For some reason far-left magazine The Nation, as do other lefty outlets from time to time, saw fit to interview Univision recording artist Residente. The interview, an incoherent slew of hot takes, went as expected.
Right off the bat, I will note that the interview was translated so as to cast Residente in a more favorable (and coherent) light. When discussing what he might do if he were governor of Puerto rico with regard to the debt, the English-language transcript says:
So how can that be recovered? For starters, by not paying the debt. Not because of bad will, but rather because you have to take a detailed account of all the tangible and intangible costs.
But the original Spanish reveals something else.The last sentence actually says:
So how can that be recovered? For starters, by not paying the debt. Not to be deadbeats, but because we have to write a well-crafted letter which discusses both tangibles and intangibles.
Residente's actual suggestion is to list all of Puerto Rico's "tangibles" and "intangibles" in a "well-crafted letter" and to wave the letter in creditors' faces in lieu of payment. Great idea, I'll try that with my mortgage lender next month.
The bigger issue with Residente's rants on the debt, though, is this conflation of private lending institutions and private bondholders (such as PR government retirees) with the U.S. government so as to be able to frame Puerto Rico's debt as owed to "the United States" and enable Residente's nationalist rantings.
When asked about convicted FALN terrorist Oscar López Rivera, Residente veers into independence for Puerto Rico, a dead-end cause that garners 3% of the vote on its best day. While he is right in that free marketeers can also support independence, that hasn't happened - and the fact is that the independence movement has long been hijacked by the radical left, and is led by individuals that regard López Rivera as a hero. There is no doubt that an independent Puerto Rico would immediately fall under the Cuban sphere of influence, and to suggest otherwise is pure sophistry.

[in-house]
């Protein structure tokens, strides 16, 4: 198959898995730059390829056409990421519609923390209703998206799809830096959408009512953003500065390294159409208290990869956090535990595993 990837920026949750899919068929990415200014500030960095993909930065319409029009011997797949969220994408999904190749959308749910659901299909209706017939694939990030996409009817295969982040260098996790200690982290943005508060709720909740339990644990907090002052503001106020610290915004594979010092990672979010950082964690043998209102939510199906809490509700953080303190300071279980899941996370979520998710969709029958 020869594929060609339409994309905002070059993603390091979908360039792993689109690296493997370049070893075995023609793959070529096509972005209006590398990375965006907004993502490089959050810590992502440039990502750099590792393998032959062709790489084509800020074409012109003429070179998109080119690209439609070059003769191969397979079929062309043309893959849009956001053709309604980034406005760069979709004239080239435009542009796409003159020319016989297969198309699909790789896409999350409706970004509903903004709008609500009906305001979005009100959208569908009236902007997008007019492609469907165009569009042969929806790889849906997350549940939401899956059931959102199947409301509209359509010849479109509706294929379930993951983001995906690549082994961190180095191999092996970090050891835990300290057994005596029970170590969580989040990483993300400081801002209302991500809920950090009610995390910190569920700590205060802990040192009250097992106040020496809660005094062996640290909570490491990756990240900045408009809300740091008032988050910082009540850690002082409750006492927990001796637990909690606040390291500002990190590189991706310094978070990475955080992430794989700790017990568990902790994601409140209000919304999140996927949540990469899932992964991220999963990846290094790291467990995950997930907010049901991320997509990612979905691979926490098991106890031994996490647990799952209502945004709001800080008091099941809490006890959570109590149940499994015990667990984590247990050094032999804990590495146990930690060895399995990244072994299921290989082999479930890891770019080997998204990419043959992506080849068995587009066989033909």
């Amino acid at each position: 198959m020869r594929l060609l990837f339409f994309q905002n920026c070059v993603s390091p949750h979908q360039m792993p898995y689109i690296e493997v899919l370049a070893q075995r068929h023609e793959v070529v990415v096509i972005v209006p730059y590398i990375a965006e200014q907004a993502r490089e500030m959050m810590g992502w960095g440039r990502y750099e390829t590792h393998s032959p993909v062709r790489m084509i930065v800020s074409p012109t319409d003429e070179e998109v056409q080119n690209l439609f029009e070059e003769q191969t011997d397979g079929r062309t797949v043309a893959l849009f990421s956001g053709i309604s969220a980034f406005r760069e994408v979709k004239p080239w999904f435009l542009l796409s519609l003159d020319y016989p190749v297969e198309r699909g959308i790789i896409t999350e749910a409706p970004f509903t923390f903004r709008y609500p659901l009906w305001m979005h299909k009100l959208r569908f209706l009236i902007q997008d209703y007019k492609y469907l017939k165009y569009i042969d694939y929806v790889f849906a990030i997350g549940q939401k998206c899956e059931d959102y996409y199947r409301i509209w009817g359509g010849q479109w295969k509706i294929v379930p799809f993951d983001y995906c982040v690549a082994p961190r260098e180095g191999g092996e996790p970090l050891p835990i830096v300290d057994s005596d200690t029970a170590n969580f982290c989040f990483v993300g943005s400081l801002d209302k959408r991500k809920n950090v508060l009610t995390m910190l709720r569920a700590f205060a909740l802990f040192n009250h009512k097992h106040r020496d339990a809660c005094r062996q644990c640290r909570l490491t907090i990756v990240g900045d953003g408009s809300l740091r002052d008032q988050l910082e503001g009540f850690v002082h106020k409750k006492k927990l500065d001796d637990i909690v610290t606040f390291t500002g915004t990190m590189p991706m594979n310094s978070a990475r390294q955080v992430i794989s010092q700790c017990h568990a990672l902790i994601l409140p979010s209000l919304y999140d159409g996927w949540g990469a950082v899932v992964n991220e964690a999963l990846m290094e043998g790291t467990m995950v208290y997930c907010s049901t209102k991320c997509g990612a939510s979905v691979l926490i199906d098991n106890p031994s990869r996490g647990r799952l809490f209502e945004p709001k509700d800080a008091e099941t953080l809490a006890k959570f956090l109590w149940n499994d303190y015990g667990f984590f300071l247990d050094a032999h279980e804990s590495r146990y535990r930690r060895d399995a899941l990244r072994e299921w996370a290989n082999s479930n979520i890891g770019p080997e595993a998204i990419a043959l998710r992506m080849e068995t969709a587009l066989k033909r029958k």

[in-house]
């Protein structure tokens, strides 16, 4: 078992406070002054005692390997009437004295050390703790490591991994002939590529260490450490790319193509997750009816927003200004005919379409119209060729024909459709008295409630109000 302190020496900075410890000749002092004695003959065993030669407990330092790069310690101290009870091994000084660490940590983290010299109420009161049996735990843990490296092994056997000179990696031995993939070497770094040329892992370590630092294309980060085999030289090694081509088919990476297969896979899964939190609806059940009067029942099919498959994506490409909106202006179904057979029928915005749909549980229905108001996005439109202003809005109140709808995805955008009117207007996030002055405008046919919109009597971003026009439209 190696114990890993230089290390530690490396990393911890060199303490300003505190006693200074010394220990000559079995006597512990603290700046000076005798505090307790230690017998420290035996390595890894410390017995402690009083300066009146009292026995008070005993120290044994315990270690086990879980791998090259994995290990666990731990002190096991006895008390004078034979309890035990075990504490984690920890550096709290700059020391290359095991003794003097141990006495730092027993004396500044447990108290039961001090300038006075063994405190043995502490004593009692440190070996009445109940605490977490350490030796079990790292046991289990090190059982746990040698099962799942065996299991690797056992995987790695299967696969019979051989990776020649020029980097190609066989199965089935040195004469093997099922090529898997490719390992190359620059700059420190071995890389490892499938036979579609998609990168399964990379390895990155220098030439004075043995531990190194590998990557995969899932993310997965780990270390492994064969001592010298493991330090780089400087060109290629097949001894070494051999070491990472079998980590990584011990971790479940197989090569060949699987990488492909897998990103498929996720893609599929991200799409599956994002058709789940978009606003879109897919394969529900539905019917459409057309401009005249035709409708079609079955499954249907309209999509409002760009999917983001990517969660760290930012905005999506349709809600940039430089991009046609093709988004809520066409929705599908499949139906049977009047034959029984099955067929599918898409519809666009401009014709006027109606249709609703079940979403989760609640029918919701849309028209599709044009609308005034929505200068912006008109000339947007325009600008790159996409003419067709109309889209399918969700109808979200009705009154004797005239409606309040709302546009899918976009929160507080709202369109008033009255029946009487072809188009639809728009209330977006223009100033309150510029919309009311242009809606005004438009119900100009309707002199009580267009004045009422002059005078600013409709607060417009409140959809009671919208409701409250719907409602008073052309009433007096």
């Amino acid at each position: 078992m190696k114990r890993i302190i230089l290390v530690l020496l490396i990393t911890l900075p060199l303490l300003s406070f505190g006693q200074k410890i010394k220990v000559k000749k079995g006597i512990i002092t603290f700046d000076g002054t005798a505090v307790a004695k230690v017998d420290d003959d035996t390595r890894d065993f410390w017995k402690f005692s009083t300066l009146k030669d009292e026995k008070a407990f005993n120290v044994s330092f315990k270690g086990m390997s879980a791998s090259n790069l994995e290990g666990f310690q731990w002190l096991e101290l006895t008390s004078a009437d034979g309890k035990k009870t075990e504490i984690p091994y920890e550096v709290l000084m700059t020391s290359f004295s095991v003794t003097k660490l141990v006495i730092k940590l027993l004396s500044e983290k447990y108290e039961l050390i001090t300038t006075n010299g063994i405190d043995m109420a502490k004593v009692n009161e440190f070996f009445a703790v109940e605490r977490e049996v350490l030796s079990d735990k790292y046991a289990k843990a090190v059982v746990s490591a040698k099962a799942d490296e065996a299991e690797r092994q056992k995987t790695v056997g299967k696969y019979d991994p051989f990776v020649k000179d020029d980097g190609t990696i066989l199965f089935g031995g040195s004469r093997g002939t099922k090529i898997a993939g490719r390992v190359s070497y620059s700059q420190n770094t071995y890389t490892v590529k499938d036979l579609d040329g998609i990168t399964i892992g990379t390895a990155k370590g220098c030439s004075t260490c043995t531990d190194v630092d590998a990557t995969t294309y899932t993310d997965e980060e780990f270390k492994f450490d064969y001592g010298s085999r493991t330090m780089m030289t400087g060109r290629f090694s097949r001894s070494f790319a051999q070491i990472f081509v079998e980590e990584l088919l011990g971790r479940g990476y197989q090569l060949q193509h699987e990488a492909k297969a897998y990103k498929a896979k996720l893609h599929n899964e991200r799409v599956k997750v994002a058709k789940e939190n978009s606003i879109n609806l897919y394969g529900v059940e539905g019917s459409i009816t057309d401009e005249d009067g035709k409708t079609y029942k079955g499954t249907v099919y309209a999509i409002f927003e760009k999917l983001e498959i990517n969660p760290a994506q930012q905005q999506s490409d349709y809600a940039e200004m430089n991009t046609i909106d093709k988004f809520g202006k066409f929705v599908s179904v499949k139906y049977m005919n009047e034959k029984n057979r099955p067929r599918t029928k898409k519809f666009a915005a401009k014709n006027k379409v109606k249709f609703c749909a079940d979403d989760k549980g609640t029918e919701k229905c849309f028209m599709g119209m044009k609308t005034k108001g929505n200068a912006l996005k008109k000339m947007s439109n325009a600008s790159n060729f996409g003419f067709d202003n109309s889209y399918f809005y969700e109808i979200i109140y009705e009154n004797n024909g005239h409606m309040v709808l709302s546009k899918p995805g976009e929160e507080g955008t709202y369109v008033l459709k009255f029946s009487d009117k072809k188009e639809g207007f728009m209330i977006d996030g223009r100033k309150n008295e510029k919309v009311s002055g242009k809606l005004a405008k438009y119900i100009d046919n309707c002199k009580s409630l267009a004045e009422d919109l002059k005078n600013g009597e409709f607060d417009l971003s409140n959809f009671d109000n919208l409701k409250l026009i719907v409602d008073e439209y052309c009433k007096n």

Residente goes on to detail his bromance with Bernie Sanders, and Central America's claim to the United States.
Going forward, perhaps it would be best to seek political insights from people who DON'T idolize terrorists, and who DON'T stutter when asked whether Venezuela is a dictatorship.
MARIA SANTANA, CORRESPONDENT, CNN EN ESPANOL: Do you believe Venezuela is now living in a dictatorship?
RESIDENTE: I don't live there, bro. I can talk to you about Puerto Rico and the United States, which are the two countries that affect me, and I'm living here in the United States, and I know what's going on.